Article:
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08 January 2019
McIver v McIntyre (2018 ABCA 151) examined the apportionment of liability for damages between multiple defendants where at least one of them is statutorily immune from liability.
Defendant Carlyle McIntyre took his vehicle into Calgary Propane and Automotive for repairs. A Calgary Propane employee Lewis Morgan, took the vehicle for a test drive and collided with a vehicle driven by Brent McIver, causing McIver injuries. Both Morgan and McIver were driving in the course of their employment but, at trial, Morgan's negligence was found to have caused the collision.
McIver obtained benefits from the workers' compensation scheme under the Alberta Workers' Compensation Act,(1) and the Workers' Compensation Board sued McIntyre on the basis that he was vicariously liable for McIver's loss as the owner of the vehicle under Section 187 of the Traffic Safety Act.(2)
The provisions of the Workers' Compensation Act immunised Calgary Propane from the lawsuit. The only party with exposure was McIntyre, the owner of the vehicle, who did not come under the protection of the Workers' Compensation Act.
The Court of Queen's Bench considered whether an employer could be held vicariously liable for damages caused by its employee's negligence when the injured party, the employee and the employer, are subject to the Workers' Compensation Act. If so, could the court apportion liability for the resulting damages to the employer? At trial, Justice GA Campbell determined that there are two vicariously liable tort feasors:
The court found that the effect of this section is that a defendant who is not immune from a law suit under the Workers' Compensation Act can be held liable only for the portion of the plaintiff's loss that was occasioned by the defendant's own fault or negligence.
For reasons discussed below, Campbell apportioned 100% of the plaintiff's damages to Calgary Propane.
The court of appeal explored the question: what is the apportionment of liability between the defendants pursuant to Section 23(2) of the Workers' Compensation Act when the tort feasor is immune under the legislation? The court re-examined liability for McIver's injuries. More specifically, it addressed whether the court should apportion liability between:
The court of appeal returned to the notion that vicarious liability is a no-fault offence in the sense that the employer or owner need not have participated in, or even authorised the employee's act of wrongdoing. However, in another sense, it implies fault. The court found that the percentage of liability is proportional to the fault, and defendants who are unprotected under the Workers' Compensation Act are liable only for the portion of a plaintiff's loss that is caused by their own fault. In instances where the fault is only notional (eg, vicarious liability situations) a defendant could end up being apportioned none of the liability. To determine the percentage of notional fault the court will look at various elements, such as the degree of supervision of, and direct contact with, the protected employee or defendant.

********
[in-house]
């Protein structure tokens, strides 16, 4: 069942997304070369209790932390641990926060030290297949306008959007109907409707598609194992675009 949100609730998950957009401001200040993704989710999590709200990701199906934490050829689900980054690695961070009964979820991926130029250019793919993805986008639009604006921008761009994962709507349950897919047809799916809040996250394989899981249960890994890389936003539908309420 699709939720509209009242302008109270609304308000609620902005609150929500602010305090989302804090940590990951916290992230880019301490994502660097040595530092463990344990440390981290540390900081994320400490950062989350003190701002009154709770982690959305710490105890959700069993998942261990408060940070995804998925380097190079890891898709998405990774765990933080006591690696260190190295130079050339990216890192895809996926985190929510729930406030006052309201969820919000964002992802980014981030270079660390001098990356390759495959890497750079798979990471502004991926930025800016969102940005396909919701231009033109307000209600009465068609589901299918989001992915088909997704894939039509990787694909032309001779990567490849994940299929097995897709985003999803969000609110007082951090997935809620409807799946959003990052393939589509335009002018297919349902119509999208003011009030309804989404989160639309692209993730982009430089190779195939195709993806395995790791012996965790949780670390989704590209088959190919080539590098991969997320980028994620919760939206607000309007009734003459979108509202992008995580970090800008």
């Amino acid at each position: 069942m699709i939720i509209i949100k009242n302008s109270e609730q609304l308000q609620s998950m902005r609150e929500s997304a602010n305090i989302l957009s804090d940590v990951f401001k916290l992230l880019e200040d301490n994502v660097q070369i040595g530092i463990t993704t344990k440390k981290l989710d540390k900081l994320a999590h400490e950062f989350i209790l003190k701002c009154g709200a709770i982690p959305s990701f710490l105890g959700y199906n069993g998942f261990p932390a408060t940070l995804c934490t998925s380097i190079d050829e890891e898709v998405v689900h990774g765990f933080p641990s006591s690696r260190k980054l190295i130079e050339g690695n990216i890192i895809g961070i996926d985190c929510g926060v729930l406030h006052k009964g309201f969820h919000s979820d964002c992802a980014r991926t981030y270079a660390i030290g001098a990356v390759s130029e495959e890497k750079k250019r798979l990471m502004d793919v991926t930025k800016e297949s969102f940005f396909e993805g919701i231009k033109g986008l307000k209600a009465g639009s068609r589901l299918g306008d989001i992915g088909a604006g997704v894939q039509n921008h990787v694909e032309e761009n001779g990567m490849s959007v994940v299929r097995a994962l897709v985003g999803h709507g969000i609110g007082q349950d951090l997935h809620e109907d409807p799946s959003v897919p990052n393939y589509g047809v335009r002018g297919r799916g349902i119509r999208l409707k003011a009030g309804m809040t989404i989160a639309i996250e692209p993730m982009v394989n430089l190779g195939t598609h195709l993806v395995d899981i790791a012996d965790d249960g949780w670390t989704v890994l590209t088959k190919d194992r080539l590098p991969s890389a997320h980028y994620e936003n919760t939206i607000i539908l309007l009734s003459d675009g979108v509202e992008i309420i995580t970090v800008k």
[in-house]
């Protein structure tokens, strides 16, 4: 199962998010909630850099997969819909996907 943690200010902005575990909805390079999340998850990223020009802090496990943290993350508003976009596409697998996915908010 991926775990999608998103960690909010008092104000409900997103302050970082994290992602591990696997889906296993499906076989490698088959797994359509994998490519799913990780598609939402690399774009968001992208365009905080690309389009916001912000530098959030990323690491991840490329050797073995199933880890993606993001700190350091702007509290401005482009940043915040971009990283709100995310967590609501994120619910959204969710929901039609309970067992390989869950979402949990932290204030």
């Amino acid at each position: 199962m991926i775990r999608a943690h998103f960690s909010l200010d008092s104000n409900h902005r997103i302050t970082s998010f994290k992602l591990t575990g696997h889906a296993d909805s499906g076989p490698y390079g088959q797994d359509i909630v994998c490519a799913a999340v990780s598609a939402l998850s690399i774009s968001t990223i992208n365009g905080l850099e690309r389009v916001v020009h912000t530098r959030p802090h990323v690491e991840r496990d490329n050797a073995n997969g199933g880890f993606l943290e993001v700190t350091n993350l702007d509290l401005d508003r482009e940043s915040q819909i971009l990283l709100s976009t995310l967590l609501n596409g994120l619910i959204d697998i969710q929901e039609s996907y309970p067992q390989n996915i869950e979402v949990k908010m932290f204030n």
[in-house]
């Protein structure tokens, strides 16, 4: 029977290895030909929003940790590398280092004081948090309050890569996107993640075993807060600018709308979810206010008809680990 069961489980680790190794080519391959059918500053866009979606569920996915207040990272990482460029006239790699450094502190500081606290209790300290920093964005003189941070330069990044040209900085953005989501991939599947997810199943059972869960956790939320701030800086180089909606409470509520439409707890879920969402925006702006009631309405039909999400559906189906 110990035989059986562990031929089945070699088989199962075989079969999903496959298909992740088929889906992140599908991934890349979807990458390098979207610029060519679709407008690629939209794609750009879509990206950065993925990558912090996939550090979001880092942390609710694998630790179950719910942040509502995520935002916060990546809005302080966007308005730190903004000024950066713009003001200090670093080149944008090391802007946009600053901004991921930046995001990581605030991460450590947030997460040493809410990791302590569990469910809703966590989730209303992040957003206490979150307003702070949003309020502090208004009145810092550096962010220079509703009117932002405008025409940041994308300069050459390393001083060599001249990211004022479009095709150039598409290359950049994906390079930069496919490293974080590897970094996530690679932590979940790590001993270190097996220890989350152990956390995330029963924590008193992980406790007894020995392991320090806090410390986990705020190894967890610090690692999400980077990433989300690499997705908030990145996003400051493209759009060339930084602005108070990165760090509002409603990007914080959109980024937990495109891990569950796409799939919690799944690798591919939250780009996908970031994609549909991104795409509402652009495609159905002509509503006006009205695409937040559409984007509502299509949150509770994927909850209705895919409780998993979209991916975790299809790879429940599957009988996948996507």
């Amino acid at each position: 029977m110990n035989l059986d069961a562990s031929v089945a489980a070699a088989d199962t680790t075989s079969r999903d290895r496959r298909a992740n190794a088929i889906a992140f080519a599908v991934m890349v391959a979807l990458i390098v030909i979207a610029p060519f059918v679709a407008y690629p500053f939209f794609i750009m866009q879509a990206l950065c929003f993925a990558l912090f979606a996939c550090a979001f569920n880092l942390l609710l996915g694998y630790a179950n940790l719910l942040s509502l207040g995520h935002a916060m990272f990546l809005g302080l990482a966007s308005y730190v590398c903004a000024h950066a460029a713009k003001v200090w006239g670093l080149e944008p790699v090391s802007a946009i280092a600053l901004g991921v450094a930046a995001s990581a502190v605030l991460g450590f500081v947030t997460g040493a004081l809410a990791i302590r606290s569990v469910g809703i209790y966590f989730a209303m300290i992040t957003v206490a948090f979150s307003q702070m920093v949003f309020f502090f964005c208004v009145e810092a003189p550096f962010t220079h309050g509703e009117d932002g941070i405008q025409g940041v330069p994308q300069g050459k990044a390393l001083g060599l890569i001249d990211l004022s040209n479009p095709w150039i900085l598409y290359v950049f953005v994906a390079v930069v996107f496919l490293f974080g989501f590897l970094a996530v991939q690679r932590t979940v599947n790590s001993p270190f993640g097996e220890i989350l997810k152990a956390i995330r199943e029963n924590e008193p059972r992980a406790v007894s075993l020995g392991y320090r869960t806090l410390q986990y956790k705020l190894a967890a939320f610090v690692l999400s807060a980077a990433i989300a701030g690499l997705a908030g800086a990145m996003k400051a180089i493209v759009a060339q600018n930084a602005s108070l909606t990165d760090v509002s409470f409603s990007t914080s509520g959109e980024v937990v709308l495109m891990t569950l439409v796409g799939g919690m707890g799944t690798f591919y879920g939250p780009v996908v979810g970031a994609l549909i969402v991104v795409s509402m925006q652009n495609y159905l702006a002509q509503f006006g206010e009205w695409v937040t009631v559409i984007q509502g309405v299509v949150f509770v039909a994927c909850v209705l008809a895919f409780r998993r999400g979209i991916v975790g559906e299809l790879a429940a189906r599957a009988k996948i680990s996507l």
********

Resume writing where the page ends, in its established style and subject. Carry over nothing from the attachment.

The court of appeal upheld the decision of the trial judge to allocate 0% of the fault to the unprotected vehicle owner.
The court states as follows:
The court of appeal cautioned that its decision should not be understood as establishing the precedent that, when a vehicle owner leaves a vehicle at a garage for repairs and an employee takes the vehicle out for a test drive and negligently injures a plaintiff, the employer's garage is always (notionally) liable for 100% of the loss. The trial judge's decision on apportionment was sensitive to the unprotected and protected owners' degrees of supervision and contact with Morgan.
McIver filed an application for leave to appeal to the Supreme Court of Canada on 18 June 2018.
This case is a good example of the laws of apportioning liability where a statute protects one tort feasor. If the remaining defendant is only notionally liable and has no actual fault as evidenced by a failure to exert expected control over the actual tort feasor, such cases may have the unfortunate result of leaving the plaintiff with no recourse.
For further information on this topic please contact Wendy N Moody or Omolara Oladipo at Dentons Canada LLP by telephone (+1 604 687 4460) or email (email@example.com or firstname.lastname@example.org). The Dentons Canada LLP website can be accessed at www.dentons.com.
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